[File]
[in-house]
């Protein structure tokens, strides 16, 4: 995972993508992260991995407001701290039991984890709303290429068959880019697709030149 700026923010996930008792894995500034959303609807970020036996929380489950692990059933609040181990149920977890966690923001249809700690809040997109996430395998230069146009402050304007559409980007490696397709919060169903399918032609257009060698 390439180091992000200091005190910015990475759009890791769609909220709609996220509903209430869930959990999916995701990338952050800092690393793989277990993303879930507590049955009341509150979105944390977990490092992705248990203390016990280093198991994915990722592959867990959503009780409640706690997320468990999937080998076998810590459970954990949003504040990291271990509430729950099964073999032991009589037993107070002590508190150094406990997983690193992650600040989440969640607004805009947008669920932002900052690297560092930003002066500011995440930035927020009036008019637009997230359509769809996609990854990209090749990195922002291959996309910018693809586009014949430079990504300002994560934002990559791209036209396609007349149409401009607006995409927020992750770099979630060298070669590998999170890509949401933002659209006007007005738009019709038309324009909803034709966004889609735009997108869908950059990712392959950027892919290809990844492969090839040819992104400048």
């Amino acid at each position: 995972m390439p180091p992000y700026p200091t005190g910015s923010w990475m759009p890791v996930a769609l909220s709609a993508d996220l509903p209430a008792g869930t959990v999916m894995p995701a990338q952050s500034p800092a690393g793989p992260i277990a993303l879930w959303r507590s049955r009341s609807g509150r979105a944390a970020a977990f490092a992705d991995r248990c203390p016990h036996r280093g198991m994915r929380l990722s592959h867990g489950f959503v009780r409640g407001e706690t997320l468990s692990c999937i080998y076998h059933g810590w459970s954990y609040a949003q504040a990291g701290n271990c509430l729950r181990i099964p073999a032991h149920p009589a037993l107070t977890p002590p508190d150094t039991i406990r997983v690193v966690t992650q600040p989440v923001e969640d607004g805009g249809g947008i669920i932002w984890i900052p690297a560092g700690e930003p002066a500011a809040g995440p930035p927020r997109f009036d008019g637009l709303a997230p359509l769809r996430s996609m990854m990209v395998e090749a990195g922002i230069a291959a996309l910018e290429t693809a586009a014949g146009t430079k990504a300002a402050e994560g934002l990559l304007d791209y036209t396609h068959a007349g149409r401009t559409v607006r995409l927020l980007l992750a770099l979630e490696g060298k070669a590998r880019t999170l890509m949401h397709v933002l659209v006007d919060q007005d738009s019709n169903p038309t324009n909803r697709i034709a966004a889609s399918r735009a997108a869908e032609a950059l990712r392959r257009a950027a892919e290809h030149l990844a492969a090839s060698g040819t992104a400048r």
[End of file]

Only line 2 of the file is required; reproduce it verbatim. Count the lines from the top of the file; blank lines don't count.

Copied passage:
């Protein structure tokens, strides 16, 4: 995972993508992260991995407001701290039991984890709303290429068959880019697709030149 700026923010996930008792894995500034959303609807970020036996929380489950692990059933609040181990149920977890966690923001249809700690809040997109996430395998230069146009402050304007559409980007490696397709919060169903399918032609257009060698 390439180091992000200091005190910015990475759009890791769609909220709609996220509903209430869930959990999916995701990338952050800092690393793989277990993303879930507590049955009341509150979105944390977990490092992705248990203390016990280093198991994915990722592959867990959503009780409640706690997320468990999937080998076998810590459970954990949003504040990291271990509430729950099964073999032991009589037993107070002590508190150094406990997983690193992650600040989440969640607004805009947008669920932002900052690297560092930003002066500011995440930035927020009036008019637009997230359509769809996609990854990209090749990195922002291959996309910018693809586009014949430079990504300002994560934002990559791209036209396609007349149409401009607006995409927020992750770099979630060298070669590998999170890509949401933002659209006007007005738009019709038309324009909803034709966004889609735009997108869908950059990712392959950027892919290809990844492969090839040819992104400048």